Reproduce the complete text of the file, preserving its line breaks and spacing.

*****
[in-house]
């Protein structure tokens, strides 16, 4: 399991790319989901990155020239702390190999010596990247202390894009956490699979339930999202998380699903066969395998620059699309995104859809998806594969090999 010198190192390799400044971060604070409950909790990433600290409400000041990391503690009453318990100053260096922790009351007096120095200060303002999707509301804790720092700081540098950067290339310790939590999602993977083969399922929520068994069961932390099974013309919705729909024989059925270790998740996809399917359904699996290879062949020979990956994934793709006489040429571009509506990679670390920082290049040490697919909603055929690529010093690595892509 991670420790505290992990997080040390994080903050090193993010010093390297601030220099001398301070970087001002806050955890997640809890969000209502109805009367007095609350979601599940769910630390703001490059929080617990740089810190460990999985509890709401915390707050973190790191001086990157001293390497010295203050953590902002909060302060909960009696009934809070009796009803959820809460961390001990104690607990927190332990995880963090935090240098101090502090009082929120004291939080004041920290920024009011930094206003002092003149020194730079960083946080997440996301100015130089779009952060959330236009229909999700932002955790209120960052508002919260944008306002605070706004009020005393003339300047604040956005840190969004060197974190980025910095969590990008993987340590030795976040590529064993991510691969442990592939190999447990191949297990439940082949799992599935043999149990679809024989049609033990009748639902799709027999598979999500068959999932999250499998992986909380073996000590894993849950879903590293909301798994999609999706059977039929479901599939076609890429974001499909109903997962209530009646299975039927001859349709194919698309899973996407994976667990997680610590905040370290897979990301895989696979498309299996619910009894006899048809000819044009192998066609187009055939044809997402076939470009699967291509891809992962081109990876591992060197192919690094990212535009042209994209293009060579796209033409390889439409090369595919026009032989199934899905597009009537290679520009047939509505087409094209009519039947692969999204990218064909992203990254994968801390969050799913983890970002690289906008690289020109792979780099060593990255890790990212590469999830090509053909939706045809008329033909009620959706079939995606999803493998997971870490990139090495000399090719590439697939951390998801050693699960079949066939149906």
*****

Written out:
[in-house]
């Protein structure tokens, strides 16, 4: 399991790319989901990155020239702390190999010596990247202390894009956490699979339930999202998380699903066969395998620059699309995104859809998806594969090999 010198190192390799400044971060604070409950909790990433600290409400000041990391503690009453318990100053260096922790009351007096120095200060303002999707509301804790720092700081540098950067290339310790939590999602993977083969399922929520068994069961932390099974013309919705729909024989059925270790998740996809399917359904699996290879062949020979990956994934793709006489040429571009509506990679670390920082290049040490697919909603055929690529010093690595892509 991670420790505290992990997080040390994080903050090193993010010093390297601030220099001398301070970087001002806050955890997640809890969000209502109805009367007095609350979601599940769910630390703001490059929080617990740089810190460990999985509890709401915390707050973190790191001086990157001293390497010295203050953590902002909060302060909960009696009934809070009796009803959820809460961390001990104690607990927190332990995880963090935090240098101090502090009082929120004291939080004041920290920024009011930094206003002092003149020194730079960083946080997440996301100015130089779009952060959330236009229909999700932002955790209120960052508002919260944008306002605070706004009020005393003339300047604040956005840190969004060197974190980025910095969590990008993987340590030795976040590529064993991510691969442990592939190999447990191949297990439940082949799992599935043999149990679809024989049609033990009748639902799709027999598979999500068959999932999250499998992986909380073996000590894993849950879903590293909301798994999609999706059977039929479901599939076609890429974001499909109903997962209530009646299975039927001859349709194919698309899973996407994976667990997680610590905040370290897979990301895989696979498309299996619910009894006899048809000819044009192998066609187009055939044809997402076939470009699967291509891809992962081109990876591992060197192919690094990212535009042209994209293009060579796209033409390889439409090369595919026009032989199934899905597009009537290679520009047939509505087409094209009519039947692969999204990218064909992203990254994968801390969050799913983890970002690289906008690289020109792979780099060593990255890790990212590469999830090509053909939706045809008329033909009620959706079939995606999803493998997971870490990139090495000399090719590439697939951390998801050693699960079949066939149906």